Some of our best work will be done when we least require or expect it.
Recently I’ve been thinking a great deal about the concept of “margin” as part of my business life. I’ve had quite a bit of time away from the office recently. It has been time on the job, but time away from the list of tasks and responsibilities that “being at my desk,” “on my phone” or “glued to my calendar” seem to dictate when I’m in the office.
Margin is usually defined as the difference between the volume of work we must do and the capacity for work or time we are willing to commit to the work. But I’d like to slightly alter that definition to be a portion of our allotted work time that we don’t allocate to any specific task or activity, but commit to leave open as margin that can be filled by the unexpected or unplanned.
Using this definition, I’d like to explain the three valuable gifts of margin I’ve learned.
1. A recent trip with one of my senior leaders included an extensive amount of time “on the job” but not “at our desks.” We shared meals, walks to meetings, time in the airport as well as time with clients. In these times, we talked about business but also about our personal lives. I learned new things about this associate that helped me understand their motivations and the challenges they face in life and work. In short, we built some relationship in the margin that would have been hard or even impossible to gain anywhere else.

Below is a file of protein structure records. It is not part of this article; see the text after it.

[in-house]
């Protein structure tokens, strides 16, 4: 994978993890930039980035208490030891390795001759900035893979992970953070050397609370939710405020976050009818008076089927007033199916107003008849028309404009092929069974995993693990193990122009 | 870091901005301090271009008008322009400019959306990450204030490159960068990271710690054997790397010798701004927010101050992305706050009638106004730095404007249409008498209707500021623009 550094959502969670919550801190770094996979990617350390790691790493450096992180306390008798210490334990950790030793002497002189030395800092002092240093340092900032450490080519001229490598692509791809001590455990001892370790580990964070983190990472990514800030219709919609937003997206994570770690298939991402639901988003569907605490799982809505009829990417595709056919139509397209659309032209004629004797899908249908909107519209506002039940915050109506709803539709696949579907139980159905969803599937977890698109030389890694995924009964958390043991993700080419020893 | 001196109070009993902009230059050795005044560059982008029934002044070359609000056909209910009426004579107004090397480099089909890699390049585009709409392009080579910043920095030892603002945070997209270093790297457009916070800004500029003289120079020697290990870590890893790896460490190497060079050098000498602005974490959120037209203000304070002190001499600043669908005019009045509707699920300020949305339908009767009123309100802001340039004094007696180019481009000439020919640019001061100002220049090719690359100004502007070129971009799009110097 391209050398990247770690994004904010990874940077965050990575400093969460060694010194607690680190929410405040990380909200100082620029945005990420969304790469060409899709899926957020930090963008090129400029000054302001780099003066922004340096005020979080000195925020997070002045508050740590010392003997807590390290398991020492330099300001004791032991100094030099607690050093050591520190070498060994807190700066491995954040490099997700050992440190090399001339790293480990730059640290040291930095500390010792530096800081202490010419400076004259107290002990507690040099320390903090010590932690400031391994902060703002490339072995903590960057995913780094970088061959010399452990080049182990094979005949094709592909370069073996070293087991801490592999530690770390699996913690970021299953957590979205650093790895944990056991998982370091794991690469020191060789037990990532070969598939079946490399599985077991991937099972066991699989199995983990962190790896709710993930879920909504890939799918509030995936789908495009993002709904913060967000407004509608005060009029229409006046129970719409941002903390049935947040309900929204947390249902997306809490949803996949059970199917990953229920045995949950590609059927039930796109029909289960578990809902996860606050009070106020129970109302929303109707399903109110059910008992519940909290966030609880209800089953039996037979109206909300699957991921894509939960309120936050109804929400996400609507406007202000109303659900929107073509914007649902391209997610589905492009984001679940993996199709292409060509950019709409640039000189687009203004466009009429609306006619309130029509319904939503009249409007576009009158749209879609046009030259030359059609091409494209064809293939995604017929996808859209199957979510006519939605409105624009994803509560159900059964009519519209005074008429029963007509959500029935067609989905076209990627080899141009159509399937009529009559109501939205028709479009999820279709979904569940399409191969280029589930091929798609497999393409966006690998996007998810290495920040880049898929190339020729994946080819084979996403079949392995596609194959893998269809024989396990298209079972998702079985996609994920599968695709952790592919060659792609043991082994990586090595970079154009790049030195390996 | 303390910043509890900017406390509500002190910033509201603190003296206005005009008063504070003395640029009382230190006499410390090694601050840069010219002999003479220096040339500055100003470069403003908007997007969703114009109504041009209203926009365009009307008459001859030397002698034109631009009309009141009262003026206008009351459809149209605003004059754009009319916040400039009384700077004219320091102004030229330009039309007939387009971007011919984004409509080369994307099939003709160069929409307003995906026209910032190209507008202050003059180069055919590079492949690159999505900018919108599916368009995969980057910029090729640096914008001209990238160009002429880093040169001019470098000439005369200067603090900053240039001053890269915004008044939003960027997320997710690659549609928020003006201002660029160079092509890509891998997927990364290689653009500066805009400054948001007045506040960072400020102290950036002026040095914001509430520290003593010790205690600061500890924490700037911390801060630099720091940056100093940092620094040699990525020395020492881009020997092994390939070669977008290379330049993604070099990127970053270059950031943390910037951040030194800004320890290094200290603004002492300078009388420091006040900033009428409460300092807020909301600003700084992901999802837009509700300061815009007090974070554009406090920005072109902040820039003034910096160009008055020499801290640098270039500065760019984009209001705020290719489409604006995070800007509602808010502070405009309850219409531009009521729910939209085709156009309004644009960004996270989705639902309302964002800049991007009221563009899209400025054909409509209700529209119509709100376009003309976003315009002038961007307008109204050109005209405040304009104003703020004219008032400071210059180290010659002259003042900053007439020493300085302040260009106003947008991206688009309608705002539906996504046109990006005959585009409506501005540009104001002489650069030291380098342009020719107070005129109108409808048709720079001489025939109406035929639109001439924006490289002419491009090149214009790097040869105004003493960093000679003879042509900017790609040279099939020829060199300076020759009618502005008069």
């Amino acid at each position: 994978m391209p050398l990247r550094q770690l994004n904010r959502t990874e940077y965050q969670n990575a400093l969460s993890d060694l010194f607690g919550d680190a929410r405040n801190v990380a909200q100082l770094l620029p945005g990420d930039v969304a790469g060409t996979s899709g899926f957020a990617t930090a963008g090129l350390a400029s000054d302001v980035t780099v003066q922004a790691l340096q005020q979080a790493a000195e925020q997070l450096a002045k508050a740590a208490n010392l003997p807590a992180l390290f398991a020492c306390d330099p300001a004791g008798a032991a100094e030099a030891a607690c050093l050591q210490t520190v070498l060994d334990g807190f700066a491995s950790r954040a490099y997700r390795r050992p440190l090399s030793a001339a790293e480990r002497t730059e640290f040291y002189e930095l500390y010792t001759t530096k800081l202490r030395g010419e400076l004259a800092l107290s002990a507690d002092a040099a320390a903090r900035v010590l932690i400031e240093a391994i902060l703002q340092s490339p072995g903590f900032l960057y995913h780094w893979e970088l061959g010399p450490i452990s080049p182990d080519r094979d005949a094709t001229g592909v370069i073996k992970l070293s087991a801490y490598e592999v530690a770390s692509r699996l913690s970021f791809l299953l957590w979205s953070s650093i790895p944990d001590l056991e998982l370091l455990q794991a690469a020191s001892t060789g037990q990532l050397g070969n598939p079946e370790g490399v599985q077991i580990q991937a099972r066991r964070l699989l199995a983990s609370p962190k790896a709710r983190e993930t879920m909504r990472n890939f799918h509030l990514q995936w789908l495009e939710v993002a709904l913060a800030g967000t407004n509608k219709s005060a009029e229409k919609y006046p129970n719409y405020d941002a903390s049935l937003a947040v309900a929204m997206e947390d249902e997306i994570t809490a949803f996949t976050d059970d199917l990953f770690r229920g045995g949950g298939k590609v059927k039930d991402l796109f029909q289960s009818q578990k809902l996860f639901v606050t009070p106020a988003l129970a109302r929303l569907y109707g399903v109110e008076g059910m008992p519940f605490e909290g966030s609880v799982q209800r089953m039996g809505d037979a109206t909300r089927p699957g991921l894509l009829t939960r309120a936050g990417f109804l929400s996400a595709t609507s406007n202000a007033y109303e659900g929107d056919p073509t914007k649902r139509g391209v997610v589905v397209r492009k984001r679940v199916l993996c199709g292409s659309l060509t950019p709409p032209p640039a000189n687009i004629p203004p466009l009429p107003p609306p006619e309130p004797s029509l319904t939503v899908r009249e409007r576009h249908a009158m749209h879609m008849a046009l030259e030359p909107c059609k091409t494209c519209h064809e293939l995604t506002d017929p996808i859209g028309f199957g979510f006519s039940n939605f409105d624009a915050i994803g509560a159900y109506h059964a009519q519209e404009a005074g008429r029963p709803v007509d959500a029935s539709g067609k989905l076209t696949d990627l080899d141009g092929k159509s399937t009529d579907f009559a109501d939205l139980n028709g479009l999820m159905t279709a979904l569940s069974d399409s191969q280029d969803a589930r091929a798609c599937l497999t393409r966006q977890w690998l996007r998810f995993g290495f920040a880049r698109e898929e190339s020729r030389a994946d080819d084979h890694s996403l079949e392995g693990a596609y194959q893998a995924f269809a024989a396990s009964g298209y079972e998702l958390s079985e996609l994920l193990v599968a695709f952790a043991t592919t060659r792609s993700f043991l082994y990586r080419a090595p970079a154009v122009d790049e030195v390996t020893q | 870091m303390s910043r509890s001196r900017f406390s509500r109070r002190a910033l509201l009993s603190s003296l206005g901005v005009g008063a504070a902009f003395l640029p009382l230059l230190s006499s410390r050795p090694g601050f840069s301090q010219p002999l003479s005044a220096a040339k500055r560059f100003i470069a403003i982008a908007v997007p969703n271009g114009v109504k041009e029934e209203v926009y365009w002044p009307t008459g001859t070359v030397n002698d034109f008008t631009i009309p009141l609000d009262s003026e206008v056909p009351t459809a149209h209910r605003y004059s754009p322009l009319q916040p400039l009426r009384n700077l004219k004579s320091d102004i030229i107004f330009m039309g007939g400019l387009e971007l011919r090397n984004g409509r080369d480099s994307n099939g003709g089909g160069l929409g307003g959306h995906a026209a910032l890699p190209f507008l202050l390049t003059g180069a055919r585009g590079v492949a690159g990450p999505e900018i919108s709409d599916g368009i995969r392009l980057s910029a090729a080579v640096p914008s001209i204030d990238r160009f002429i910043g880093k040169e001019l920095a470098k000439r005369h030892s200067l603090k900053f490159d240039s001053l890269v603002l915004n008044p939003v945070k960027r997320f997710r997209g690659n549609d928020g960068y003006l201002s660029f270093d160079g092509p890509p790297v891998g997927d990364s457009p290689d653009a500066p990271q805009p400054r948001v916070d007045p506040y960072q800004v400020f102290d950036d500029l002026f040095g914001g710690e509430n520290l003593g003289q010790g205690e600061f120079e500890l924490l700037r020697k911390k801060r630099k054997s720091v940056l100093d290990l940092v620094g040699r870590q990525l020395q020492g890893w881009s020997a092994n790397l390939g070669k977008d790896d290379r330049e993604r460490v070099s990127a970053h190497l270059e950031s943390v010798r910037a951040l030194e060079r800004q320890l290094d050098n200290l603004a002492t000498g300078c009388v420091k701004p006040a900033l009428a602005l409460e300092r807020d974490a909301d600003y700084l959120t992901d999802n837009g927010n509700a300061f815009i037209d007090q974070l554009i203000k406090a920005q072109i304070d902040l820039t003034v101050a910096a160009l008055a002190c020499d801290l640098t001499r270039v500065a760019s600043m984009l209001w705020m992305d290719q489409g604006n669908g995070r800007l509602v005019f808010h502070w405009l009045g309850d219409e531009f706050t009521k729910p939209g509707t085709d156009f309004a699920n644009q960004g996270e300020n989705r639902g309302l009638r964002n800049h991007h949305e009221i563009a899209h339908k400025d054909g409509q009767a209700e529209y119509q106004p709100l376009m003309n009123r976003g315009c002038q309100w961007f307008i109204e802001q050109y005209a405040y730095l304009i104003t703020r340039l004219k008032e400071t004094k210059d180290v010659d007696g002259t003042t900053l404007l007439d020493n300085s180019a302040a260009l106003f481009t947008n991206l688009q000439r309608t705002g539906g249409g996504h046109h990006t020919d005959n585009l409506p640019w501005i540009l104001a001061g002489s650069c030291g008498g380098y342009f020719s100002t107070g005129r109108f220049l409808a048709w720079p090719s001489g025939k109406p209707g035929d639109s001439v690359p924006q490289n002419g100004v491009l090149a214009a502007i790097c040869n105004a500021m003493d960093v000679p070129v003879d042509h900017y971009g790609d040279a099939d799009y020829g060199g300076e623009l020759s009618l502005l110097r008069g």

2. A second benefit of margin was the unstructured time to talk about business and brainstorm without much expectation of immediate action. Without the pressure of a hard stop to our meeting time we discussed business topics important to both of us until there really wasn’t anymore to discuss and with limited takeaways which would have turned our conversation into more to-do’s.
3. A final benefit of margin was what I would call “serendipity” which is defined as “the occurrence and development of events by chance in a happy or beneficial way.” Without a specific meeting agenda or objective to meet, our conversations sometimes turned to interesting ideas and thoughts about all kinds of topics. These conversations in some mystical way will now become part of how I navigate forward in my business and personal life. The ideas and thoughts shared will somehow be magically grabbed from memory at just the right time to address a need or opportunity that presents itself in the future.
The daily demands of business are great and our response is to attempt to get more and more done. But the answer really is not to do more tasks or have more meetings, but to both work hard at the tasks and also create margin in our business lives, trusting that some of our best work will be done when we least require or expect it.